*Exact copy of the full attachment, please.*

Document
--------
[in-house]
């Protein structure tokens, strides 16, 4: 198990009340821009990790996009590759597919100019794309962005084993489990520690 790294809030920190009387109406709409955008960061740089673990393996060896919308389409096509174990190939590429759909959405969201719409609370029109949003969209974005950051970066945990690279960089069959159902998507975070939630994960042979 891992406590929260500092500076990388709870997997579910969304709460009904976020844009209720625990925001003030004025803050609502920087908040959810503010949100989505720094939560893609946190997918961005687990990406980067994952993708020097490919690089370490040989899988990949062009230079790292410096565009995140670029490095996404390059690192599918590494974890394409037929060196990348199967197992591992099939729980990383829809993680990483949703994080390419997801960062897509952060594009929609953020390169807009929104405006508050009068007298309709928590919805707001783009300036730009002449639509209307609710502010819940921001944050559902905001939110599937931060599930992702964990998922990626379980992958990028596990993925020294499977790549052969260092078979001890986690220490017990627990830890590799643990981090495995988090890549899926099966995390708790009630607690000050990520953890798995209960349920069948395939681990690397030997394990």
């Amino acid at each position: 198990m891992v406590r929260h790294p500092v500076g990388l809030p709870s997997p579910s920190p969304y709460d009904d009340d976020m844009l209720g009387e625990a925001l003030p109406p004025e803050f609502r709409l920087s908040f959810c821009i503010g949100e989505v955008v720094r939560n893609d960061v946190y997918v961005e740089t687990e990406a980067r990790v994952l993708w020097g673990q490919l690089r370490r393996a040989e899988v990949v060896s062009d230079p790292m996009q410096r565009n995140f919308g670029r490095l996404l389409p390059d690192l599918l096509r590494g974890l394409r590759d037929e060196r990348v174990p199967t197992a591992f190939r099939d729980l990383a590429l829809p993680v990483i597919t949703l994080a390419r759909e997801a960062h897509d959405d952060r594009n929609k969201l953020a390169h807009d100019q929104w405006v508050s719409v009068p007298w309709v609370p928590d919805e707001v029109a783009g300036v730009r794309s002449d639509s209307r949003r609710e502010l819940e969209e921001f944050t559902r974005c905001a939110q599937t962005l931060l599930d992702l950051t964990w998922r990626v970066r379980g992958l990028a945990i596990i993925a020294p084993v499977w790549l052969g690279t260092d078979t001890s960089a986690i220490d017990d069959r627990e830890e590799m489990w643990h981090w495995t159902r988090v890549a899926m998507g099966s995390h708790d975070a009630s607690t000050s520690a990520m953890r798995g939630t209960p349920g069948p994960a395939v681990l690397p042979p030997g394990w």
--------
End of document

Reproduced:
[in-house]
């Protein structure tokens, strides 16, 4: 198990009340821009990790996009590759597919100019794309962005084993489990520690 790294809030920190009387109406709409955008960061740089673990393996060896919308389409096509174990190939590429759909959405969201719409609370029109949003969209974005950051970066945990690279960089069959159902998507975070939630994960042979 891992406590929260500092500076990388709870997997579910969304709460009904976020844009209720625990925001003030004025803050609502920087908040959810503010949100989505720094939560893609946190997918961005687990990406980067994952993708020097490919690089370490040989899988990949062009230079790292410096565009995140670029490095996404390059690192599918590494974890394409037929060196990348199967197992591992099939729980990383829809993680990483949703994080390419997801960062897509952060594009929609953020390169807009929104405006508050009068007298309709928590919805707001783009300036730009002449639509209307609710502010819940921001944050559902905001939110599937931060599930992702964990998922990626379980992958990028596990993925020294499977790549052969260092078979001890986690220490017990627990830890590799643990981090495995988090890549899926099966995390708790009630607690000050990520953890798995209960349920069948395939681990690397030997394990």
């Amino acid at each position: 198990m891992v406590r929260h790294p500092v500076g990388l809030p709870s997997p579910s920190p969304y709460d009904d009340d976020m844009l209720g009387e625990a925001l003030p109406p004025e803050f609502r709409l920087s908040f959810c821009i503010g949100e989505v955008v720094r939560n893609d960061v946190y997918v961005e740089t687990e990406a980067r990790v994952l993708w020097g673990q490919l690089r370490r393996a040989e899988v990949v060896s062009d230079p790292m996009q410096r565009n995140f919308g670029r490095l996404l389409p390059d690192l599918l096509r590494g974890l394409r590759d037929e060196r990348v174990p199967t197992a591992f190939r099939d729980l990383a590429l829809p993680v990483i597919t949703l994080a390419r759909e997801a960062h897509d959405d952060r594009n929609k969201l953020a390169h807009d100019q929104w405006v508050s719409v009068p007298w309709v609370p928590d919805e707001v029109a783009g300036v730009r794309s002449d639509s209307r949003r609710e502010l819940e969209e921001f944050t559902r974005c905001a939110q599937t962005l931060l599930d992702l950051t964990w998922r990626v970066r379980g992958l990028a945990i596990i993925a020294p084993v499977w790549l052969g690279t260092d078979t001890s960089a986690i220490d017990d069959r627990e830890e590799m489990w643990h981090w495995t159902r988090v890549a899926m998507g099966s995390h708790d975070a009630s607690t000050s520690a990520m953890r798995g939630t209960p349920g069948p994960a395939v681990l690397p042979p030997g394990w």